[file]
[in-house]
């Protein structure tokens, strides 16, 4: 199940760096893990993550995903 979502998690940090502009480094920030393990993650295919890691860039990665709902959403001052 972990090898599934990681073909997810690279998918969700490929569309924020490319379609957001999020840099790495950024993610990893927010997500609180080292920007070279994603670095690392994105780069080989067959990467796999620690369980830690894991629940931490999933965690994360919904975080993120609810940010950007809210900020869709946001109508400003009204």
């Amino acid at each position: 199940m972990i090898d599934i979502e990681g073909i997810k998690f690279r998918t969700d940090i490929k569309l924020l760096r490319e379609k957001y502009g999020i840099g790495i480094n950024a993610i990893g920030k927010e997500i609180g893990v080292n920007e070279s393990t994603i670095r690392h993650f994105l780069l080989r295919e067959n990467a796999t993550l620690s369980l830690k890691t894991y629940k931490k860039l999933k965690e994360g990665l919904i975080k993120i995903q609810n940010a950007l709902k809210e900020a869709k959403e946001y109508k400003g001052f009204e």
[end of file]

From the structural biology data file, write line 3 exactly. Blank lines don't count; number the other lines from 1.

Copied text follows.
């Amino acid at each position: 199940m972990i090898d599934i979502e990681g073909i997810k998690f690279r998918t969700d940090i490929k569309l924020l760096r490319e379609k957001y502009g999020i840099g790495i480094n950024a993610i990893g920030k927010e997500i609180g893990v080292n920007e070279s393990t994603i670095r690392h993650f994105l780069l080989r295919e067959n990467a796999t993550l620690s369980l830690k890691t894991y629940k931490k860039l999933k965690e994360g990665l919904i975080k993120i995903q609810n940010a950007l709902k809210e900020a869709k959403e946001y109508k400003g001052f009204e």